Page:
Bet­ter reg­u­la­tion, not more, needed to boost data an­a­lyt­ics

Modern Healthcare - - COMMENT -

Re­gard­ing the ar­ti­cle “Data collection could stump next wave of pre­dic­tive an­a­lyt­ics” (Mod­ern Health­care Ac­count­able Care Sur­vey, July 14), it’s a very good ar­ti­cle, cap­tur­ing many in­stances of data an­a­lyt­ics that il­lus­trate the ben­e­fits and the chal­lenges in this bur­geon­ing area.

The chal­lenges to data an­a­lyt­ics, as noted, al­most al­ways in­volve the lack of stan­dards—ei­ther for the data def­i­ni­tions them­selves or for the di­ver­sity of tech­nol­ogy used to cap­ture the data. This lack of reg­u­lar­ity and stan­dard­iza­tion is some­thing data ag­gre­ga­tors face at nearly ev­ery step of the process.

I want to re­cast the so­lu­tion, how­ever, away from the ques­tion of “more vs. less” govern­ment reg­u­la­tion. More reg­u­la­tion isn’t what’s needed. Bet­ter reg­u­la­tion re­sult­ing in stan­dards that ev­ery tech­nol­ogy com­pany can build to­ward would help im­mensely. If those com­mon stan­dards arise from a wide­spread ven­dor col­lab­o­ra­tive, great. But we’ve waited on that for some time.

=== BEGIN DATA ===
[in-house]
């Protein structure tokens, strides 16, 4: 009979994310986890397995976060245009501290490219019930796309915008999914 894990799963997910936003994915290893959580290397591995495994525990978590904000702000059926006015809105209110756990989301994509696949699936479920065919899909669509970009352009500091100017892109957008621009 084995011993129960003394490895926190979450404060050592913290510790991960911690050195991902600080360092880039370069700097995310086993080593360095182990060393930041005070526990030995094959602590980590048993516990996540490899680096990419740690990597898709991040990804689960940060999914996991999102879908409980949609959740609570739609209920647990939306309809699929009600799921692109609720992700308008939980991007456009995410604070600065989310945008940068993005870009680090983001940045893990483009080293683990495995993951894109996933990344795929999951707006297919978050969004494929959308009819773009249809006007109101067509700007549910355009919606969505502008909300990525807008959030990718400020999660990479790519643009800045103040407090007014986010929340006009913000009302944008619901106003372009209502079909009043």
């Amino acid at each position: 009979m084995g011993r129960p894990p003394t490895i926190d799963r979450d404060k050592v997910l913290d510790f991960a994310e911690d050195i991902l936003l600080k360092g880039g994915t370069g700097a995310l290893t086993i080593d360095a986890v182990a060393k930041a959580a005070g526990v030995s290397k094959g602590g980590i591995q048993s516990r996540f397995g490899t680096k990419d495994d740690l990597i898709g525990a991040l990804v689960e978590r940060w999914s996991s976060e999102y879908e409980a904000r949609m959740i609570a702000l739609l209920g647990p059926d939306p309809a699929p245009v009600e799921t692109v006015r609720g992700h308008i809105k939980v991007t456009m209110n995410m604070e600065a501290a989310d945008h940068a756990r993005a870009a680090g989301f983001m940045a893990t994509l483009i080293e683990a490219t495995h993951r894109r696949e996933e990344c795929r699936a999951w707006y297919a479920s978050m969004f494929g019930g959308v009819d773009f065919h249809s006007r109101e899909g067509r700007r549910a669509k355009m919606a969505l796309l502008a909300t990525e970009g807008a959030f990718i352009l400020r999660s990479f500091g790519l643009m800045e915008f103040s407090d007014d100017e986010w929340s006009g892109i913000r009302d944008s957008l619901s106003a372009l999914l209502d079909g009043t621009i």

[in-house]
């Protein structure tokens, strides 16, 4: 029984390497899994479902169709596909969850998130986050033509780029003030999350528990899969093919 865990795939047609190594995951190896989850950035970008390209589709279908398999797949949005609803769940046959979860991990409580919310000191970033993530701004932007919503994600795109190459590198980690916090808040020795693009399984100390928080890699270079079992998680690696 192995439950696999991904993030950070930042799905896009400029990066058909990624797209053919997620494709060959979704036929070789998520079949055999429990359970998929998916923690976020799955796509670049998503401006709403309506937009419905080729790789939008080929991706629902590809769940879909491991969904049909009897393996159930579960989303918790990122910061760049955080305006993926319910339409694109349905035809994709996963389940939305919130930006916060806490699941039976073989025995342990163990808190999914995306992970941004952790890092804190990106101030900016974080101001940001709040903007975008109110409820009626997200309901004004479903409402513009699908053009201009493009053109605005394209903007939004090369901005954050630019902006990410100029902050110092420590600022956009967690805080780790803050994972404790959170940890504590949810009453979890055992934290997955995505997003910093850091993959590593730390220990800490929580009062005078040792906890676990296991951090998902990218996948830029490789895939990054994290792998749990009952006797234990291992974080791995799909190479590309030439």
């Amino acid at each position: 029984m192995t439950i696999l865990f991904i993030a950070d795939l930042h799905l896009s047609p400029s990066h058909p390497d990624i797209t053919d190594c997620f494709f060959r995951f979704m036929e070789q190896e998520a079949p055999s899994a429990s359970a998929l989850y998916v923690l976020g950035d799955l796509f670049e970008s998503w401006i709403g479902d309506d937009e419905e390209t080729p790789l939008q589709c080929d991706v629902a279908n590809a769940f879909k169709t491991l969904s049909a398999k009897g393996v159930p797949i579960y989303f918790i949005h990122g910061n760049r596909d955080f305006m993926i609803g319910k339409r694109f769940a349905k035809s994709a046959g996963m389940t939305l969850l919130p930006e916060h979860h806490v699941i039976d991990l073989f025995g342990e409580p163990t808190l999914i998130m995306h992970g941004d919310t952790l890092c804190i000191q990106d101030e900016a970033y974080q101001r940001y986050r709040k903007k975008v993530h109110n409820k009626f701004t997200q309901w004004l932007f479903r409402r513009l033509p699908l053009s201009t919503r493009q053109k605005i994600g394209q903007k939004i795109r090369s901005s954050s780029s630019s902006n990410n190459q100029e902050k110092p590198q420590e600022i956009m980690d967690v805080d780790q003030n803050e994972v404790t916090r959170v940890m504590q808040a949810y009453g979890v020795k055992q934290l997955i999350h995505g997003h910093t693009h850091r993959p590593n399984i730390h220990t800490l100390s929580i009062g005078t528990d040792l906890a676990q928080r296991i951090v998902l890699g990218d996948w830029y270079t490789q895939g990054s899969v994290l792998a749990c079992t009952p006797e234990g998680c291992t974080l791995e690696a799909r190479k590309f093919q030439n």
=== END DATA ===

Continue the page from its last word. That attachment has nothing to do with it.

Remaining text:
What’s needed is a gov­ern­men­tal panel that can con­vene the ma­jor play­ers, lis­ten to their ad­vice, but still hold them ac­count­able to reach con­sen­sus and elim­i­nate the labyrinth of ex­ist­ing reg­u­la­tions, and the mine­field of pro­pri­etary stan­dards that make data shar­ing, ag­gre­ga­tion and, ul­ti­mately, anal­y­sis so dif­fi­cult.

Patrick Casey Health IT con­sul­tant

Ar­ling­ton, Texas

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